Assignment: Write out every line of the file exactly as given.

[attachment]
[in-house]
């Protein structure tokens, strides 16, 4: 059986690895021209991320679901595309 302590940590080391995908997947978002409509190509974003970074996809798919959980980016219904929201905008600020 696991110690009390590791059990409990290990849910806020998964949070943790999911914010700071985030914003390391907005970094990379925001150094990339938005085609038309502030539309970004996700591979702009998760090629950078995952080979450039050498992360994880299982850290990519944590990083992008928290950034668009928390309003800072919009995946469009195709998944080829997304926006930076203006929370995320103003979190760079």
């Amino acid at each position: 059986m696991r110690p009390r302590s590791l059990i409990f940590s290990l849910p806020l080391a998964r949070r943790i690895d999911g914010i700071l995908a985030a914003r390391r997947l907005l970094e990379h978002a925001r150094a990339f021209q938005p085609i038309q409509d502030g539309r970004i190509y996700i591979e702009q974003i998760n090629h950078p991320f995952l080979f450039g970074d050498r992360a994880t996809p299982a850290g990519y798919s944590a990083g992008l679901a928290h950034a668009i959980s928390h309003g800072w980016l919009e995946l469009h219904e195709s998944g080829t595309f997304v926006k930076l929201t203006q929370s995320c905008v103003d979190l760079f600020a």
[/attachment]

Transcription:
[in-house]
């Protein structure tokens, strides 16, 4: 059986690895021209991320679901595309 302590940590080391995908997947978002409509190509974003970074996809798919959980980016219904929201905008600020 696991110690009390590791059990409990290990849910806020998964949070943790999911914010700071985030914003390391907005970094990379925001150094990339938005085609038309502030539309970004996700591979702009998760090629950078995952080979450039050498992360994880299982850290990519944590990083992008928290950034668009928390309003800072919009995946469009195709998944080829997304926006930076203006929370995320103003979190760079």
């Amino acid at each position: 059986m696991r110690p009390r302590s590791l059990i409990f940590s290990l849910p806020l080391a998964r949070r943790i690895d999911g914010i700071l995908a985030a914003r390391r997947l907005l970094e990379h978002a925001r150094a990339f021209q938005p085609i038309q409509d502030g539309r970004i190509y996700i591979e702009q974003i998760n090629h950078p991320f995952l080979f450039g970074d050498r992360a994880t996809p299982a850290g990519y798919s944590a990083g992008l679901a928290h950034a668009i959980s928390h309003g800072w980016l919009e995946l469009h219904e195709s998944g080829t595309f997304v926006k930076l929201t203006q929370s995320c905008v103003d979190l760079f600020a």